Monday, June 13, 2011

Too Much Money

By Scott Silva
Editor,  The Gold Speculator

“One can never have too much money,” goes the Hollywood saying.  But that old saw does not apply to Washington.

One of the primary stimulus measures implemented by the Federal Reserve over the last three years has been the injection of cash into the economy by giving money to the banks. The scale of the cash injection is unprecedented- the Fed has pumped nearly $1.6 Trillion into the banks. But the US economy was in a deep recession, with the potential, it was thought, to slip into the Second Great Depression. The Fed and many demand-side economists believed that adding liquidity during a period of deflationary recession would have a stimulative effect on the economy. With more credit from the Fed, banks would lend more, making more money available to consumers to spend and businesses to expand to meet the increased demand. Recession would then give way to broad economic expansion and prosperity, with low unemployment, rising wages and higher GDP.

The notion that increasing the money stock increases aggregate demand has been around for decades. In 1936, John Maynard Keynes first presented the idea in The General Theory of Employment, Interest and Money.  Keynes believed that government is more effective than the private sector at stabilizing the business cycle.  In his model, control is applied by central bank monetary policy and government fiscal policy. Keynesian theory served as the economic model during the later part of the Great Depression, World War II, and the post-war economic expansion. Japan implemented Keynesian policies in the 1990’s. Since the financial crisis of 2007, the US, the UK and much of the EU have relied on Keynesian stimulus programs as the basis of their recovery efforts.

But robust economic recovery in the United States has proved elusive. Although the recession is officially over, GDP growth has slowed, unemployment remains high and housing prices continue to decline. Prices for food, fuel and other necessities are climbing, but wages have stagnated. Today there are renewed fears that the US economy may be entering a double-dip recession. Why has the stimulus failed?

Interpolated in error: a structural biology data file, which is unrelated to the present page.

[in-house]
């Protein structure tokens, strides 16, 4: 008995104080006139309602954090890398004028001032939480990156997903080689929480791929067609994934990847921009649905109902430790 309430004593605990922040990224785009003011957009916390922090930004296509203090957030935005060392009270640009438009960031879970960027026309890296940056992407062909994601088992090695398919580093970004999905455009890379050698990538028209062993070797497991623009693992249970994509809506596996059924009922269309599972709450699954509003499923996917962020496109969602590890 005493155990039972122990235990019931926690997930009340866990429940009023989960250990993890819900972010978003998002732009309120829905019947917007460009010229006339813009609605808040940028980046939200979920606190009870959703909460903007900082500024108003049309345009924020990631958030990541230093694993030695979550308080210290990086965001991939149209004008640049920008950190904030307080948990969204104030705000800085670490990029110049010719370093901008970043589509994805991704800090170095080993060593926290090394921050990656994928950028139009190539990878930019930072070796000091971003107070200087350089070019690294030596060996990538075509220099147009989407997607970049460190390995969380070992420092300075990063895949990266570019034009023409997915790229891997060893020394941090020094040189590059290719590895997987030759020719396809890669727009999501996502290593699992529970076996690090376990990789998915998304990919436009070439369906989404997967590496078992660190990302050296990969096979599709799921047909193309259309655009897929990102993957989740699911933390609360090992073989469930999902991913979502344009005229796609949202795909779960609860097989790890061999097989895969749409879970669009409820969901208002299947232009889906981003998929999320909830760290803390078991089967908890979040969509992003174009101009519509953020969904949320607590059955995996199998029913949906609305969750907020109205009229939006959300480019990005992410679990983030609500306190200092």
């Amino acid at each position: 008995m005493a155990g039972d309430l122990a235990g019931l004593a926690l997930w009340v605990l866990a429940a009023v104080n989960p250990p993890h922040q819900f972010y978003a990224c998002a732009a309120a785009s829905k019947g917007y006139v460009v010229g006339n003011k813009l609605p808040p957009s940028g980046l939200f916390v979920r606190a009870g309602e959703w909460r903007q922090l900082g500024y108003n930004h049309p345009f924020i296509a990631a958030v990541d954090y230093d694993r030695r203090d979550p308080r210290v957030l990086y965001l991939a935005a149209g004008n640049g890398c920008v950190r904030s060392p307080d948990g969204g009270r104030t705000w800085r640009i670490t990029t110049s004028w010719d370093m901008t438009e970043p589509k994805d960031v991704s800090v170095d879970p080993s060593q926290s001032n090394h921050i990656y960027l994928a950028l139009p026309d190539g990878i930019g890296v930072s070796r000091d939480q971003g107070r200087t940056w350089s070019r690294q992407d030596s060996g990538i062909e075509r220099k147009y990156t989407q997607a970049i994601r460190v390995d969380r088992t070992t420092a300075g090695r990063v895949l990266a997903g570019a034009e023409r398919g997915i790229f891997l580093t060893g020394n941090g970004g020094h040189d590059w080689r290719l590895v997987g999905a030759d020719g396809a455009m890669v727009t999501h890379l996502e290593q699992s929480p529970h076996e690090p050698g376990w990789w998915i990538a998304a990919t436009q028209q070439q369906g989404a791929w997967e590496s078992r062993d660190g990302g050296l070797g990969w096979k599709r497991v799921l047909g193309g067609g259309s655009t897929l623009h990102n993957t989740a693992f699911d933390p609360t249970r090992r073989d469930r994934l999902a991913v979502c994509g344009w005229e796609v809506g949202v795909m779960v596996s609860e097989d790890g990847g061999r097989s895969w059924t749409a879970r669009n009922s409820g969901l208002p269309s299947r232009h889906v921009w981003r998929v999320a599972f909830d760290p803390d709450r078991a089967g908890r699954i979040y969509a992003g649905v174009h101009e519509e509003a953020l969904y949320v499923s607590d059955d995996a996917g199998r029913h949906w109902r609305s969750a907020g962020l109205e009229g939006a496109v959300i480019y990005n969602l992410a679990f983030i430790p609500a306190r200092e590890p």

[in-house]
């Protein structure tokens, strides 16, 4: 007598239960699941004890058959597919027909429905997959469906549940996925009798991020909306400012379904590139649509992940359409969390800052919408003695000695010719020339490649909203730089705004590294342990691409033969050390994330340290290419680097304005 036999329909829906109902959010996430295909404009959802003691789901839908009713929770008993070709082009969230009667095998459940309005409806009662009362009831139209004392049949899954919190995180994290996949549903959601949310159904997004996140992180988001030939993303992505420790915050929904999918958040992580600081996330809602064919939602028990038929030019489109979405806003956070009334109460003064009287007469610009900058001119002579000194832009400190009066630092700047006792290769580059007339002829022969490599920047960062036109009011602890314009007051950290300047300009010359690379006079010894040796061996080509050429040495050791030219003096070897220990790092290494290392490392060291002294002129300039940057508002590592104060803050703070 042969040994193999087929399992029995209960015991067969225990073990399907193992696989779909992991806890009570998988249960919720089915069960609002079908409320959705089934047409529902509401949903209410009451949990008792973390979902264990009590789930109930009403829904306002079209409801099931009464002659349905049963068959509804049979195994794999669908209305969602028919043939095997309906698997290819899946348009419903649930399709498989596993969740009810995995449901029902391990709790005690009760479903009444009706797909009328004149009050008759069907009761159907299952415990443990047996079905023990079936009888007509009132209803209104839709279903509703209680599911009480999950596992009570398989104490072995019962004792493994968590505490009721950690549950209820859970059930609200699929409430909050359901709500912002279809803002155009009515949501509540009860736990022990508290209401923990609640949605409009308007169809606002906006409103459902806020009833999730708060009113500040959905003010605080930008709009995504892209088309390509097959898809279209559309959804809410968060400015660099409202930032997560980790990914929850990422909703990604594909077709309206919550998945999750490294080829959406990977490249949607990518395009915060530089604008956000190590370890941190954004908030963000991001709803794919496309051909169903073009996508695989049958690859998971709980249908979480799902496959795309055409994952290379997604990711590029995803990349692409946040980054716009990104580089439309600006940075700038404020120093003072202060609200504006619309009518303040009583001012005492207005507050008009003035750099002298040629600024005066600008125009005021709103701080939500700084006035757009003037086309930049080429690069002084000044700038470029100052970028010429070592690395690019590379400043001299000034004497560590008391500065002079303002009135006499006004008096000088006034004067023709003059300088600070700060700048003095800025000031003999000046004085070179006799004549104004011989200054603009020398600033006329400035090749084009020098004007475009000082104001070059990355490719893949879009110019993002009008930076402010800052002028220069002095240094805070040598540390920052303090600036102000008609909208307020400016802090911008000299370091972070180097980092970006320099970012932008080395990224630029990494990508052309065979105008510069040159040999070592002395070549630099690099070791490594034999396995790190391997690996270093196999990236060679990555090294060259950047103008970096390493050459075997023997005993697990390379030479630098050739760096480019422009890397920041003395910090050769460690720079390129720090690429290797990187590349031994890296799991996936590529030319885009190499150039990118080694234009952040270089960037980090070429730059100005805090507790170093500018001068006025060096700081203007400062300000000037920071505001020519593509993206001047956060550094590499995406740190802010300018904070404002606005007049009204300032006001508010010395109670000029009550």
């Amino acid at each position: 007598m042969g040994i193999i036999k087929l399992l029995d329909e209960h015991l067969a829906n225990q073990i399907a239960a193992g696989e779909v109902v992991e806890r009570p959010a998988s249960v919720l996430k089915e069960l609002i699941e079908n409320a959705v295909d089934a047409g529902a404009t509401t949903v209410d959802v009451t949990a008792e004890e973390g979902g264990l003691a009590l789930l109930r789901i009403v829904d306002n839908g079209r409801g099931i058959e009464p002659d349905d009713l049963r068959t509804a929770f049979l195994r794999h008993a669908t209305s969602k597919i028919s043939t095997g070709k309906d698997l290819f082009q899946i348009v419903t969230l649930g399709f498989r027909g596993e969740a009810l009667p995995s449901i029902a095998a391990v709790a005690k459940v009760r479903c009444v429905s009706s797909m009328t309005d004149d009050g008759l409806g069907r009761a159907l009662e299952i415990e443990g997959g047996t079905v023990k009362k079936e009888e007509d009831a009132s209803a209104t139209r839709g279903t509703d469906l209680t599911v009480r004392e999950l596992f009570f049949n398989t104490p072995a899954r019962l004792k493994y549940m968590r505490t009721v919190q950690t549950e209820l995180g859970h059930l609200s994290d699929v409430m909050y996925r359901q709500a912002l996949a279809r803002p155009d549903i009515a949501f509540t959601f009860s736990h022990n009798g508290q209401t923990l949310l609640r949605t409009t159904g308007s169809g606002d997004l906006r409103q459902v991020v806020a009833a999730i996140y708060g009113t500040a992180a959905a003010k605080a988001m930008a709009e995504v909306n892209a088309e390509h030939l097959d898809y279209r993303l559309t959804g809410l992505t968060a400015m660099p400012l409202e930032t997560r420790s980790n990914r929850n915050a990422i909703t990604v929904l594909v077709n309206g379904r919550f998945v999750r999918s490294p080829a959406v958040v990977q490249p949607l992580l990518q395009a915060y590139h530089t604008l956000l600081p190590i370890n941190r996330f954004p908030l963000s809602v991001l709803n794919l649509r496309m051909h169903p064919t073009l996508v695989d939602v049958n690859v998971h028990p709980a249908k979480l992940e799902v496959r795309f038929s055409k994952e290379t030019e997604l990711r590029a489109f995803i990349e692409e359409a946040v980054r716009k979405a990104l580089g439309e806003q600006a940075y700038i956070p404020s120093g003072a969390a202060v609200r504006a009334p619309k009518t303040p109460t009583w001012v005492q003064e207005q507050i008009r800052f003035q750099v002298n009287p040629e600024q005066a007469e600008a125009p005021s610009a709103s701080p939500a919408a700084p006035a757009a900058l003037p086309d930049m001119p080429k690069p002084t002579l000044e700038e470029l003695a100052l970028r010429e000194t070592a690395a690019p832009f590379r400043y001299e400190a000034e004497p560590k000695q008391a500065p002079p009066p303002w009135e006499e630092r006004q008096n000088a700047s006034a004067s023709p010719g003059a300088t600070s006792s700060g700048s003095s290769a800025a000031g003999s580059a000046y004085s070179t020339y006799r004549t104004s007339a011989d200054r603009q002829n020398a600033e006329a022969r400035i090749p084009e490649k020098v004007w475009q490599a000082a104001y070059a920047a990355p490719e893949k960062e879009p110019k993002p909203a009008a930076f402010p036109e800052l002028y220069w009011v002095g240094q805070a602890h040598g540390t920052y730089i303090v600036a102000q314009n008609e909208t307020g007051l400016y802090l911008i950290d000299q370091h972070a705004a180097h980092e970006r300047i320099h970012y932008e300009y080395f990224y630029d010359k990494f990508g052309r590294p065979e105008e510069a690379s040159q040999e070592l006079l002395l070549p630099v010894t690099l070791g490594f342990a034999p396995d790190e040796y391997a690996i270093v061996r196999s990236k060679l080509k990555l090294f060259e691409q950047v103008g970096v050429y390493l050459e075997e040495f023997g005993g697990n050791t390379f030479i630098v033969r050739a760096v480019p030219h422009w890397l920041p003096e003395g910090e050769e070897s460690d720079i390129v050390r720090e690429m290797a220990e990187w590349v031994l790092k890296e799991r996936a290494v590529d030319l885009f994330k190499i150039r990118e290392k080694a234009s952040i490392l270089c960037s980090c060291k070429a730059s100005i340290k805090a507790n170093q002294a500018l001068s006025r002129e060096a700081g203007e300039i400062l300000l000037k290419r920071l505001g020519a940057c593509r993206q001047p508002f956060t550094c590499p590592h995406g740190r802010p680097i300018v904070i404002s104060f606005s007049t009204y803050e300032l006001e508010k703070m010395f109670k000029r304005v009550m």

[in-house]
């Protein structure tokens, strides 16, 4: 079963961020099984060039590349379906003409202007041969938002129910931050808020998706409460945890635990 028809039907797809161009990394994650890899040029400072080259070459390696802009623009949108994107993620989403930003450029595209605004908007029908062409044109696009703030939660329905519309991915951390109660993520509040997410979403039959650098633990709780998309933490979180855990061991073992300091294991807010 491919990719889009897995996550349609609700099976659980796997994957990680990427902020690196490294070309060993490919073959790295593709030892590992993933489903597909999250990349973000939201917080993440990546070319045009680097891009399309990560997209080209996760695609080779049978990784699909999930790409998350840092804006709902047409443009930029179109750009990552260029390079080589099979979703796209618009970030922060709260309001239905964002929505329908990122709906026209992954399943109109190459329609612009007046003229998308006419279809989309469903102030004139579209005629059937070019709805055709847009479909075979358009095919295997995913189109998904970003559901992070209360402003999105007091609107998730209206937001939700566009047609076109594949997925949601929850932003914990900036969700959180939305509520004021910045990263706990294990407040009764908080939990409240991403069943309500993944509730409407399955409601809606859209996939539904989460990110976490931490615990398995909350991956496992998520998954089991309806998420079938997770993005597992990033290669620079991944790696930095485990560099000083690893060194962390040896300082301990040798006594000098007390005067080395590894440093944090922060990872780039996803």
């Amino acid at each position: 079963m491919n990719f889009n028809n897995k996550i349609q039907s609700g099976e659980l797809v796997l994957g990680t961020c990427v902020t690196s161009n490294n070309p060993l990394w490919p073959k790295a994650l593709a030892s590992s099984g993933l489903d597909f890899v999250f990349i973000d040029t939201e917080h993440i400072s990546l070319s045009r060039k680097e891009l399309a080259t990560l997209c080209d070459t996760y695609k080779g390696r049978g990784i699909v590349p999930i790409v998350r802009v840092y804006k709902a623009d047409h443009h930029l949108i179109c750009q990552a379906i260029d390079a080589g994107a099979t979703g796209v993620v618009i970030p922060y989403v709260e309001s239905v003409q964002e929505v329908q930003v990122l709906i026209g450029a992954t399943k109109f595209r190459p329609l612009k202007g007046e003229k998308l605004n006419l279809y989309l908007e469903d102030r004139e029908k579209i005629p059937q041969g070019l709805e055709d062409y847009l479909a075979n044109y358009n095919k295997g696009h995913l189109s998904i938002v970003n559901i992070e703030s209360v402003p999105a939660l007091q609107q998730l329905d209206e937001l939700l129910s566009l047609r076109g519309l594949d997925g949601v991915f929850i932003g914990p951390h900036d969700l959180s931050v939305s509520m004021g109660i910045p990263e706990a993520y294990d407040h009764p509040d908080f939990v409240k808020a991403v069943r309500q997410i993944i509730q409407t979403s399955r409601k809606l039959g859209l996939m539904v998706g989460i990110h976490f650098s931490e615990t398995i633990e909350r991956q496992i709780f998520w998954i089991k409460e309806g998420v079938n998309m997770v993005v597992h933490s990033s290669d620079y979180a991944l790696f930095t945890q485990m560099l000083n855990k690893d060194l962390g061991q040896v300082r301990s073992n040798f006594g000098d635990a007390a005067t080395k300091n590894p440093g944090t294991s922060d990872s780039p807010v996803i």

Keynesian economists such as Paul Krugman, Nouriel Roubini and others say the government stimulus was too small to do the job. Others, such as Ben Bernanke say that we must be patient, that there is a lag before monetary policy measures take full effect. There is little political interest in another round of Quantitative Easing (QE3). The wait and see approach is even more frustrating to people hungry for effective leadership.

Taking the Keynesian view, it’s easy to point a finger at the banks. Despite the addition of massive Fed credit, the banks are not lending. Rather than extending the new Fed credit to consumers and businesses in the form of mortgages, car loans and business loans, the banks are hoarding $1.5 Trillion in “excess reserves”.  Certainly, the classic Keynesian expectation is that banks will lend more if given more credit to lend, but that has not been the behavior of the big banks in this era of Fed credit expansion.  The banks are treating money as a store of value, rather than capital for investment.

One reason the banks are not lending is they can make money on their excess reserves. The Federal Reserve began paying interest on reserves, for the first time in its history, in October 2008. So rather than make mortgage loans when housing prices are still falling, or make business loans when consumer demand continues to decline, the banks elect instead to pull in their horns.  Imagine what $1.5 Trillion in new working capital would do for households and businesses today.

The Austrian economist takes a different view of the current level of excess reserves in the system. First, if Ben Bernanke were an Austrian School economist, there would be no excess reserves in the system, because he would believe in restraint rather than intervention as the guiding monetary principle. Notwithstanding, given the current state of events, the Austrian economist would be happy to see $1.5 Trillion excess reserves not loaned out by the banks. Imagine what the inflation rate would be with another $1.5 Trillion created from thin air chasing scarce commodities today.

We have seen the effects of Fed monetary policy on the US Dollar. The Dollar buys 17% less today than it did in 2009 when the Fed increased its balance sheet with bonds paid for by printing money.

Prudent investors have learned to protect their wealth from the debasement of the currency by the Federal Reserve by buying and owning gold. Since the Fed began expanding the money supply in 2009, gold has nearly doubled in value. Gold has been recognized as a durable store of value for centuries and it is proving again today to be a reliable hedge against economic uncertainty.

In today’s economic climate, one may have too much money, but never too much gold.

Investors from around the world benefit from timely market analysis on gold and silver and portfolio recommendations contained in The Gold Speculator investment newsletter, which is based on the principles of free markets, private property, sound money and Austrian School economics.

The question for you to consider is how are you going to protect yourself from the vagaries of the fiat money and growing inflation?  We publish The Gold Speculator to help people make better decisions about their money. Our Model Conservative Portfolio gained 66.7% in 2010, and 55% for 1Q2011. Subscribe at our web site  with credit card or PayPal ($300/yr) or by sending your check for $290 ($10 cash discount) The Gold Speculator, 614 Nashua St. #142 Milford, NH 03055

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